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Swing Hacks
By Joshua Marinacci, Chris Adamson
June 2005
More Info

HACK
#65
Drag-and-Drop with Files
Drag files from your application directly to the desktop, complete with translucent icons
[Discuss (0) | Link to this hack]

This hack shows you how to go much further than mere clipboard access by digging into the lower levels of the Drag and Drop APIs and building a program that can save files directly to the desktop via dragging, complete with proper file icons and drag feedback.

When you use an editor to write a large document, you often save it to a particular location on your filesystem—in a Projects folder perhaps. This is because you will keep the file around for a long time, so you want to store it for later use. Small documents, however, are often created for transient reasons. I often write a few paragraphs and then immediately post it to a weblog or attach it to an email. Some applications (particularly those on Mac OS X) let you save something quickly by dragging a small marker into another application or the desktop. The marker represents the file and lets you quickly move the entire file into another context (a blog editor, for example) without thinking about where to save the file (and trying to remember where you stashed it 10 minutes later).

Since drag-to-save behavior is not a standard part of the Java platform, you will have to build it from scratch using the Drag and Drop APIs. First, you will need a class that can trigger the drop action. The plan is to detect the gesture, create a temp file to be saved, and then start the real drag with the appropriate cursor and user feedback. Here's a starting point:

class FileDragGestureListener extends DragSourceAdapter
		implements DragGestureListener {
		JTextArea text;
		Cursor cursor;
		public FileDragGestureListener(JTextArea text) {
			this.text = text;
	}

The FileDragGestureListener implements DragGestureListener and extends the DragSourceAdapter. Swing sends all drag events to a DragSource listener.

TIP

Extending the DragSourceAdapter, instead of implementing DragSource directly, lets your class avoid implementing all of the required methods. DragSourceAdapter gives you empty, no-op implementations of all the methods in DragSource.

FileDragGestureListener accepts a component to grab the text from. Any provider of text would work, but I chose a JTextArea because it's the most likely to be used in a text editor.

All operating systems define a drag gesture, which usually means something like "click and drag for more than 10 pixels," though it varies from platform to platform. Swing will detect the drag gesture and send an event to a DragGestureListener, which is why FileDragGestureListener also implements that interface. DragGestureListener defines one method: dragGestureRecognized( ). This is where the real work of this hack is done:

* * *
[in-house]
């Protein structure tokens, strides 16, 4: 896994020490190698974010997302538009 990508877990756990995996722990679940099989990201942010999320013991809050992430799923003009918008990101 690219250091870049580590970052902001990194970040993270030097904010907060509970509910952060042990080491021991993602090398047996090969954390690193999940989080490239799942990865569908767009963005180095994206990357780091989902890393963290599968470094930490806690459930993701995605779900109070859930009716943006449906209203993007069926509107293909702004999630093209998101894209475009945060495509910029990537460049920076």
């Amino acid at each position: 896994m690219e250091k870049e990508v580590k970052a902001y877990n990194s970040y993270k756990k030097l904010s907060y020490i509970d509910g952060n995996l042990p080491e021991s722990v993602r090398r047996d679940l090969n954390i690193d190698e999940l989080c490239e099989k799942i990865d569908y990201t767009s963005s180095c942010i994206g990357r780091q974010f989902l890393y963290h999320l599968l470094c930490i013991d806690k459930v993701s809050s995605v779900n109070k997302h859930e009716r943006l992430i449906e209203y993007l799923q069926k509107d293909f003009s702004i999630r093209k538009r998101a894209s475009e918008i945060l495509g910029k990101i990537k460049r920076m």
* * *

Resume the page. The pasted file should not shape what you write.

public void dragGestureRecognized(DragGestureEvent evt) {
		try {

			// generate the temp file
			File proxy_temp = File.createTempFile("tempdir",".dir",null);
			File temp = new File(proxy_temp.getParent( ),"myfile.txt");
			FileOutputStream out = new FileOutputStream(temp);
			out.write(text.getText( ).getBytes( ));
			out.close( );

The implementation of dragGestureRecognized( ) starts by creating a temp file to store the text. Actually, first it creates a fake temp file, proxy_temp, using the File.createTempFile( ) method. Then it creates the real temp file in the same directory and writes the text data to the file. You could skip the proxy_temp part, but then if the user drags to the desktop, he will end up with a filename like myfile158392.txt instead of myfile.txt. Using the proxy file lets you create a file with a useful name, while still keeping the file in the default temp directory.

Now that the file is done, it's time to create an icon:

	// get the right icon
	FileSystemView fsv = FileSystemView.getFileSystemView( );
	Icon icn = fsv.getSystemIcon(temp);

	Toolkit tk = Toolkit.getDefaultToolkit( );
	Dimension dim = tk.getBestCursorSize(
		icn.getIconWidth( ),icn.getIconHeight( ));
	BufferedImage buff = new BufferedImage(dim.width,dim.height,
				 BufferedImage.TYPE_INT_ARGB);
	icn.paintIcon(text,buff.getGraphics( ),0,0);

In most operating systems, each type of file has a different icon, such as a little piece of paper for a text file or musical notes for MP3 files. You could bundle such icons with your program, but then they wouldn't look right on all operating systems. FileSystemView provides a platform-independent way to get the appropriate icon for any file type with the getSystemIcon( ) method.